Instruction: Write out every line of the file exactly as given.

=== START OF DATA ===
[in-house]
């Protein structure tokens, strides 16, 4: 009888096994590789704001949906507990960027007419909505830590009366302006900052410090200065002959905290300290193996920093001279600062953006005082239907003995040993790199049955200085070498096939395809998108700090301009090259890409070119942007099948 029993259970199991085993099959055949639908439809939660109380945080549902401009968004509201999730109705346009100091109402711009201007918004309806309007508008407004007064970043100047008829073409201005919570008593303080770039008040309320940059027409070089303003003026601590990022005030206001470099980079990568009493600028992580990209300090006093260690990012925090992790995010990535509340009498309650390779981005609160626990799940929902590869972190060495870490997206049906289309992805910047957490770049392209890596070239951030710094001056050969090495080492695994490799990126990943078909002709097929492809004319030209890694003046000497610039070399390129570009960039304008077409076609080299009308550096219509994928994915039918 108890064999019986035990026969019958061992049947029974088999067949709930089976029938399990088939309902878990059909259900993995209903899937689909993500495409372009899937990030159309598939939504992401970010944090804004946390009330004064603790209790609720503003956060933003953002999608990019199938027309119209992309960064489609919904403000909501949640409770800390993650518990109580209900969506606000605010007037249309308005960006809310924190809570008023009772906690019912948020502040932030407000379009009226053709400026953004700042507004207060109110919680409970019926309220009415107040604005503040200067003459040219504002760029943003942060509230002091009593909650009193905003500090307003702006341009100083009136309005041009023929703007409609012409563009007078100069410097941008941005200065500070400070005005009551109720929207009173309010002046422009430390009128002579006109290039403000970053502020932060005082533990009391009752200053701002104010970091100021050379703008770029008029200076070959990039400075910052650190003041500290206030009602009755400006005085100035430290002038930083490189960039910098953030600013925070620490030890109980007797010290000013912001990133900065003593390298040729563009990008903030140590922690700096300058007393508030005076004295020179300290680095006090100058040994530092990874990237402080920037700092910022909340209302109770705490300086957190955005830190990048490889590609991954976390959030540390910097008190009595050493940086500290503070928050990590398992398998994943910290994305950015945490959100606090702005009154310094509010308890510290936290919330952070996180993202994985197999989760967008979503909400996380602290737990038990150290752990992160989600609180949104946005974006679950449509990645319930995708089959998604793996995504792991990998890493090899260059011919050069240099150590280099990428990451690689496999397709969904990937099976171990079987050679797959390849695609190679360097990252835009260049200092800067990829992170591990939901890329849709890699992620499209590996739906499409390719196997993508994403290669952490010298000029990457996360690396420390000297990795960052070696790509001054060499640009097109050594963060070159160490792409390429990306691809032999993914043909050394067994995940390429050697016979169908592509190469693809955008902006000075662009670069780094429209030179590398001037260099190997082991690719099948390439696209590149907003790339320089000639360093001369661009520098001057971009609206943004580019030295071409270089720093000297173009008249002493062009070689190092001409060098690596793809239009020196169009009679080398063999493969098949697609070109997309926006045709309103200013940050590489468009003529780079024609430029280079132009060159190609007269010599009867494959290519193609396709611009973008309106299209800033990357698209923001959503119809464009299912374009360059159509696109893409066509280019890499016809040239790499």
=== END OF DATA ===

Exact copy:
[in-house]
């Protein structure tokens, strides 16, 4: 009888096994590789704001949906507990960027007419909505830590009366302006900052410090200065002959905290300290193996920093001279600062953006005082239907003995040993790199049955200085070498096939395809998108700090301009090259890409070119942007099948 029993259970199991085993099959055949639908439809939660109380945080549902401009968004509201999730109705346009100091109402711009201007918004309806309007508008407004007064970043100047008829073409201005919570008593303080770039008040309320940059027409070089303003003026601590990022005030206001470099980079990568009493600028992580990209300090006093260690990012925090992790995010990535509340009498309650390779981005609160626990799940929902590869972190060495870490997206049906289309992805910047957490770049392209890596070239951030710094001056050969090495080492695994490799990126990943078909002709097929492809004319030209890694003046000497610039070399390129570009960039304008077409076609080299009308550096219509994928994915039918 108890064999019986035990026969019958061992049947029974088999067949709930089976029938399990088939309902878990059909259900993995209903899937689909993500495409372009899937990030159309598939939504992401970010944090804004946390009330004064603790209790609720503003956060933003953002999608990019199938027309119209992309960064489609919904403000909501949640409770800390993650518990109580209900969506606000605010007037249309308005960006809310924190809570008023009772906690019912948020502040932030407000379009009226053709400026953004700042507004207060109110919680409970019926309220009415107040604005503040200067003459040219504002760029943003942060509230002091009593909650009193905003500090307003702006341009100083009136309005041009023929703007409609012409563009007078100069410097941008941005200065500070400070005005009551109720929207009173309010002046422009430390009128002579006109290039403000970053502020932060005082533990009391009752200053701002104010970091100021050379703008770029008029200076070959990039400075910052650190003041500290206030009602009755400006005085100035430290002038930083490189960039910098953030600013925070620490030890109980007797010290000013912001990133900065003593390298040729563009990008903030140590922690700096300058007393508030005076004295020179300290680095006090100058040994530092990874990237402080920037700092910022909340209302109770705490300086957190955005830190990048490889590609991954976390959030540390910097008190009595050493940086500290503070928050990590398992398998994943910290994305950015945490959100606090702005009154310094509010308890510290936290919330952070996180993202994985197999989760967008979503909400996380602290737990038990150290752990992160989600609180949104946005974006679950449509990645319930995708089959998604793996995504792991990998890493090899260059011919050069240099150590280099990428990451690689496999397709969904990937099976171990079987050679797959390849695609190679360097990252835009260049200092800067990829992170591990939901890329849709890699992620499209590996739906499409390719196997993508994403290669952490010298000029990457996360690396420390000297990795960052070696790509001054060499640009097109050594963060070159160490792409390429990306691809032999993914043909050394067994995940390429050697016979169908592509190469693809955008902006000075662009670069780094429209030179590398001037260099190997082991690719099948390439696209590149907003790339320089000639360093001369661009520098001057971009609206943004580019030295071409270089720093000297173009008249002493062009070689190092001409060098690596793809239009020196169009009679080398063999493969098949697609070109997309926006045709309103200013940050590489468009003529780079024609430029280079132009060159190609007269010599009867494959290519193609396709611009973008309106299209800033990357698209923001959503119809464009299912374009360059159509696109893409066509280019890499016809040239790499």